Toby Gerhart and a talented offensive line have made it easier for coach Jim Harbaugh to implement a more physical style of play.
Nationally, it’s often been said of Pac-10 football that the league is USC and nine guys named Joe. So now that the Trojans have been rousted from their sedan chair, it would follow that those doing the deed would be getting their due, no?
Not so much, it turns out.
In this week’s BCS standings, there’s one Pac-10 team (Oregon, No. 11) in the top 16. So, Ohio State (No. 10), you lost at home to USC. Would you really want a piece of Stanford right now? You, Pitt, at No. 9? LSU, at No. 8?
Strewn among the collateral damage of USC’s defrocking is that for the seventh straight year, it’s almost a certainty the Pac-10 doesn’t get a second BCS team.
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Today, that won’t stop us from celebrating Stanford (7-3), which, in a golden November, has dropped 107 points on Oregon and USC.
Jim Harbaugh, the coach, talked very early about making Stanford more physical, and it’s been a thunderous transformation. Pressed about the genesis of it on Tuesday’s Pac-10 conference call, he offered up little, other than to say it came from people like his college coach at Michigan, the late Bo Schembechler, and his father Jack, a longtime coach who spent 14 years at Western Kentucky.
“Yeah, I believe that’s the way to play football,” Harbaugh said.
When Harbaugh arrived in late 2006, it helped that there was a freshman already on campus named Toby Gerhart. Against Oregon and USC, Gerhart has rushed for 401 yards on 67 carries for seven touchdowns. Paying attention, Heisman voters?
“Their style has been built around a terrific football player in Toby Gerhart,” says Pete Carroll, the USC coach. “Coach Harbaugh has captured his opportunity in Toby, and their players have responded to it.”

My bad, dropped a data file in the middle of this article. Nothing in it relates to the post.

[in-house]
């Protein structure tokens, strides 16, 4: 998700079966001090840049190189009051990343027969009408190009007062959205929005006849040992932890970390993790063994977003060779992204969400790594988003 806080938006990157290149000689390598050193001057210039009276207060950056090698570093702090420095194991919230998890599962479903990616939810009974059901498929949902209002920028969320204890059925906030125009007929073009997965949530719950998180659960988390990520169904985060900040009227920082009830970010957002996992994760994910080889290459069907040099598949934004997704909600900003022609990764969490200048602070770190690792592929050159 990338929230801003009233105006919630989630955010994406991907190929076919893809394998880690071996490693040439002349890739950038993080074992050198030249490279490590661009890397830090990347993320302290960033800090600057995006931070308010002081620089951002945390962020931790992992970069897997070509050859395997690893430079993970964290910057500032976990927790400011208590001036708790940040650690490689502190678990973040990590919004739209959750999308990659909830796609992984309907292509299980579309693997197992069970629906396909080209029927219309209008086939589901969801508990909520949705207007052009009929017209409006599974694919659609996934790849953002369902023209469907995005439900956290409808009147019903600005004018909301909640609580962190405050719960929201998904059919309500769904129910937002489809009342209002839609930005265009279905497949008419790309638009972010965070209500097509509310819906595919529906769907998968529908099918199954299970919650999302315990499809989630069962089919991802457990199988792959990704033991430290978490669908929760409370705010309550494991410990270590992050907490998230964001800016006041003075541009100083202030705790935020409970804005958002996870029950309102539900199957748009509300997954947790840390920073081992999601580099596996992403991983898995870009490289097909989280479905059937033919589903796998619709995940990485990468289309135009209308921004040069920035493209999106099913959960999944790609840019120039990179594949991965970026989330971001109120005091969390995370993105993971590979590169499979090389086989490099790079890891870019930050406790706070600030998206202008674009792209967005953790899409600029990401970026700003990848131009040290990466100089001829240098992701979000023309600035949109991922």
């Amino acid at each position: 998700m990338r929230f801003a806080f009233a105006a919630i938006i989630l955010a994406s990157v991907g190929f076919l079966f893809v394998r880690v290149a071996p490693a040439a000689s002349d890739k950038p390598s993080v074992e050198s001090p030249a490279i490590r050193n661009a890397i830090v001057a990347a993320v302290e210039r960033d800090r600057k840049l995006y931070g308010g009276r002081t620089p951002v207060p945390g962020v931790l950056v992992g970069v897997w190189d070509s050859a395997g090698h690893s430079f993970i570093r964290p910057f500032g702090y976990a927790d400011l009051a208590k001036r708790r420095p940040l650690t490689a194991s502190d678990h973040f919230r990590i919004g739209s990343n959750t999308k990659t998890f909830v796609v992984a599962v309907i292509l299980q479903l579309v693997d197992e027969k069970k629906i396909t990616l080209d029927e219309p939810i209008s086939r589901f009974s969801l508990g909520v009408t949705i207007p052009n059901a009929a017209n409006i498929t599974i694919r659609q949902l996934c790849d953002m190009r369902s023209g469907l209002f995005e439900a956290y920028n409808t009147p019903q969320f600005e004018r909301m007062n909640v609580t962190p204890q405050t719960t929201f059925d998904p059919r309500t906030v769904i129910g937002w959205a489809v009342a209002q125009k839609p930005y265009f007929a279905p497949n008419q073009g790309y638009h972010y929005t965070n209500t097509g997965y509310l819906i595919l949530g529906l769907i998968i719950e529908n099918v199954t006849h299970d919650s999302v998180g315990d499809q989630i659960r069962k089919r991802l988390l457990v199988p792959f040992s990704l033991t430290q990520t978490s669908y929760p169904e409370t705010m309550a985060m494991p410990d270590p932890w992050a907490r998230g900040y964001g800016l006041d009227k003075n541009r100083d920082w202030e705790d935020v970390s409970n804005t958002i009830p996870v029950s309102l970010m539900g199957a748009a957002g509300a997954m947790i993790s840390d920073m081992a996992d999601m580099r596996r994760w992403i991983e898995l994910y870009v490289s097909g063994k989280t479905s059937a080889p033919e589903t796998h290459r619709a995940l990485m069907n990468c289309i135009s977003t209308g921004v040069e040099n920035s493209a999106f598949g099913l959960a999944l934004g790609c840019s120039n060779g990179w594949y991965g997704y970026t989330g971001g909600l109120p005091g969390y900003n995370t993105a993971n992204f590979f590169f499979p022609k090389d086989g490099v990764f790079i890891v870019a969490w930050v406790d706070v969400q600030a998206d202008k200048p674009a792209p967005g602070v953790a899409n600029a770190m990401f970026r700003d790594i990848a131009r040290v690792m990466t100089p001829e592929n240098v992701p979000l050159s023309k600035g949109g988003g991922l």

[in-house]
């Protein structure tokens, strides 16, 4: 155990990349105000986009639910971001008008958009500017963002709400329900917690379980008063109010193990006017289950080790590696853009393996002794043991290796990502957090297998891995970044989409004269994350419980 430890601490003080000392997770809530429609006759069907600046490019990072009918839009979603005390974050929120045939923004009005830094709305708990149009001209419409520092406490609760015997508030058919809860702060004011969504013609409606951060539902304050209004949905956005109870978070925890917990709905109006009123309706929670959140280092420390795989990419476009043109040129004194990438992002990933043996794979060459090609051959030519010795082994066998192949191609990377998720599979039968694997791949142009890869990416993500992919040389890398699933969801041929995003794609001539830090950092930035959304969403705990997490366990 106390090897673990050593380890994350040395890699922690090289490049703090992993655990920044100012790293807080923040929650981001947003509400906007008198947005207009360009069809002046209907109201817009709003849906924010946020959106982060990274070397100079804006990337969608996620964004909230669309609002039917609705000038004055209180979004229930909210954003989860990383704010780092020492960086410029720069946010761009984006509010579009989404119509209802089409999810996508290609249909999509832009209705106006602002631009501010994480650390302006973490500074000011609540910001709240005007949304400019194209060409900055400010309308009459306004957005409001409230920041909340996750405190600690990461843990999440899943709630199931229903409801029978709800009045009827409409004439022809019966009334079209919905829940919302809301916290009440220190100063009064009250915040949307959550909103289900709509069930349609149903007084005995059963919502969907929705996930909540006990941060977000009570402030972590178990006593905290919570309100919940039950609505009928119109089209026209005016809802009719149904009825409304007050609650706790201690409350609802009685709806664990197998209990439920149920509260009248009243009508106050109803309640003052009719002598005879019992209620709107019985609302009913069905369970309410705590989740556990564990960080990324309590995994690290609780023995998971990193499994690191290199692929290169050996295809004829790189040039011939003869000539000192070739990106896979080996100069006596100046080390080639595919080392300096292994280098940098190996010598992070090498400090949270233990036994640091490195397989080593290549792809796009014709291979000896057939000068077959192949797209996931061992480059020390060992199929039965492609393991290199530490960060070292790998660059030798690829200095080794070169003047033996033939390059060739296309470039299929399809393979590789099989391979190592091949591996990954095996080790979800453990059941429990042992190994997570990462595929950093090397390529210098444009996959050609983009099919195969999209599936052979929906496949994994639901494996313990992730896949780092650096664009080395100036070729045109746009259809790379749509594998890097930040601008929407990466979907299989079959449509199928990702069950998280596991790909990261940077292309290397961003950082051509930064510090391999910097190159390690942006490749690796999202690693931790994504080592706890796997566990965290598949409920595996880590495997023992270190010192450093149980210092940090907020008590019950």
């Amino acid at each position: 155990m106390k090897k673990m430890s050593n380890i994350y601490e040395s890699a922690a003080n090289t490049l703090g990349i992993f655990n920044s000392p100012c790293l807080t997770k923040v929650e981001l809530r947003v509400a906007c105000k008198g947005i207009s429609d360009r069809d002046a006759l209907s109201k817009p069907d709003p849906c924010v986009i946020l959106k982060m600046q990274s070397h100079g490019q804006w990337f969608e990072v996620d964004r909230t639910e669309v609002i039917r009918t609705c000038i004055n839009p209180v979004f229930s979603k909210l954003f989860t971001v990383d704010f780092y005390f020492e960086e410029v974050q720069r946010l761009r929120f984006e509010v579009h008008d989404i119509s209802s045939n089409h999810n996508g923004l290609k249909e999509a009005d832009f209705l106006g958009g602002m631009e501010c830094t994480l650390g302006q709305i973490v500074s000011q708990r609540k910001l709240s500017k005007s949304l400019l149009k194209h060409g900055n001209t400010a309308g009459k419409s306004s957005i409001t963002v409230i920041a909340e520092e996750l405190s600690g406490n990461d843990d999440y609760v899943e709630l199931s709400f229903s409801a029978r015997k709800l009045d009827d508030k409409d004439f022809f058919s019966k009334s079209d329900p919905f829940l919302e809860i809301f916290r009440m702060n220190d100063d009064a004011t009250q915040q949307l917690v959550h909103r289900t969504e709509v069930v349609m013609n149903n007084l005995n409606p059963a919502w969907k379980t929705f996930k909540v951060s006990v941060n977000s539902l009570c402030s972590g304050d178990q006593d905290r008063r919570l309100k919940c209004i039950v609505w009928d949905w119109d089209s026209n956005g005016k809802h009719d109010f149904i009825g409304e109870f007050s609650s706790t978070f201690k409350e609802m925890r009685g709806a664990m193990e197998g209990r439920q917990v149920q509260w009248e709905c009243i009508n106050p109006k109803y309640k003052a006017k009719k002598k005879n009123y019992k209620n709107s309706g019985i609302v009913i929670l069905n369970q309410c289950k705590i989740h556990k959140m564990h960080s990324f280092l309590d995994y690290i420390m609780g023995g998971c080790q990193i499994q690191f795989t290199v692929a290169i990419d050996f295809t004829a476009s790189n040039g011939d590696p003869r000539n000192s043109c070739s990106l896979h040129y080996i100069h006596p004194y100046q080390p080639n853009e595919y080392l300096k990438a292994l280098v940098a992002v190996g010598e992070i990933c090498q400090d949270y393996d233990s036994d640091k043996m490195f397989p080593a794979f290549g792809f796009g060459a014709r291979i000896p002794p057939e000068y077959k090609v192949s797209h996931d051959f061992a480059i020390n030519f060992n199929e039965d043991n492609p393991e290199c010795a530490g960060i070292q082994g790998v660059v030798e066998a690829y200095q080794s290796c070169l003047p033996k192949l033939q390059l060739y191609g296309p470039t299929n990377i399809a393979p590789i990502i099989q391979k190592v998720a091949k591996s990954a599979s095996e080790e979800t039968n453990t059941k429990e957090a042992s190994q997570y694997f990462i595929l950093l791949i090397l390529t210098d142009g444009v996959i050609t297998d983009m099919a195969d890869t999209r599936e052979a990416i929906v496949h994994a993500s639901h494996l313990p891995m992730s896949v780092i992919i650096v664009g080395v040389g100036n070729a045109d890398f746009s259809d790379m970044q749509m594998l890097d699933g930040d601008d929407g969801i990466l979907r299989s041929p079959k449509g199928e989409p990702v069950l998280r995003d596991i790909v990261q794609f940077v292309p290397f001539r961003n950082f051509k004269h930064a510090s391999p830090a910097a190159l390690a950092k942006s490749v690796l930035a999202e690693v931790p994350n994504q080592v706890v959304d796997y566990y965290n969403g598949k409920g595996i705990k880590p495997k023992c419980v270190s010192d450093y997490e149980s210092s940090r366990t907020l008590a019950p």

It falls to California this week to deal with the Stanford attack. Cal coach Jeff Tedford has had similar offensive lines in the past and appreciates what the Cardinal has assembled.
“The [best] offensive lines we’ve had are not big, overweight guys that can’t move, they’re guys that can play with low pad level, center a target and not fall down,” said Tedford. “Not only are they big, they’re not sloppy, but they’re in great shape. That’s what I see with Stanford.”
As for that controversial two-point conversion attempt against USC with 6:47 left and Stanford ahead 48-21, Harbaugh tried to explain it as insurance against USC possessions and possible onside kicks, which seems a stretch.
“I’ve been reading some people’s opinions that somehow this is something personal with coach Carroll,” Harbaugh said. “That couldn’t be further from the truth. I’m not trying to make enemies. Life’s too short for that.”
The two teams that control their future in the rollicking Pac-10 race for the Rose Bowl meet in Tucson on Saturday, accompanied by ESPN GameDay and a “Red-Out” call to fans for suggested apparel.
Last year’s game no doubt is getting air time in the respective film rooms. The Ducks, with Jeremiah Masoli completing 21 of 26 passes, exploded to a 48-17 lead with 12 minutes left in the third quarter and won 55-45.
Statistically, it was inexplicable, Arizona running 98 plays to Oregon’s 57, and winning time of possession with 41 minutes, 46 seconds.
“That’s the chess match,” said Oregon coach Chip Kelly. “What do they keep [defensively] from last year?”
Surely the Ducks aren’t telling Masoli what a graveyard Arizona Stadium has been for recent Oregon quarterbacks. In 2005, Kellen Clemens (broken ankle) and Dennis Dixon both went down. In 2007, playing on a bad knee and with a national championship and Heisman Trophy at stake for Oregon (then 8-1), Dixon suffered a knee injury that torpedoed all of it.
Oregon needs to prove it can win a road game against a high-level Pac-10 team. Its two road efforts against good teams were the abominations at Boise State and Stanford.
And what’s more …
• Hard to fathom, but when Tedford coaches his 100th game at the school against Stanford, he will trail only Pappy Waldorf (103 games from 1947-56) and Stub Allison (102, 1935-44) as the most-tenured Bears coach.
• Two numbers that speak loudly of USC’s struggles: A minus-three turnover margin, and a run defense allowing 135.6 yards per game, sixth in the Pac-10.
Bud Withers: 206-464-8281 or firstname.lastname@example.org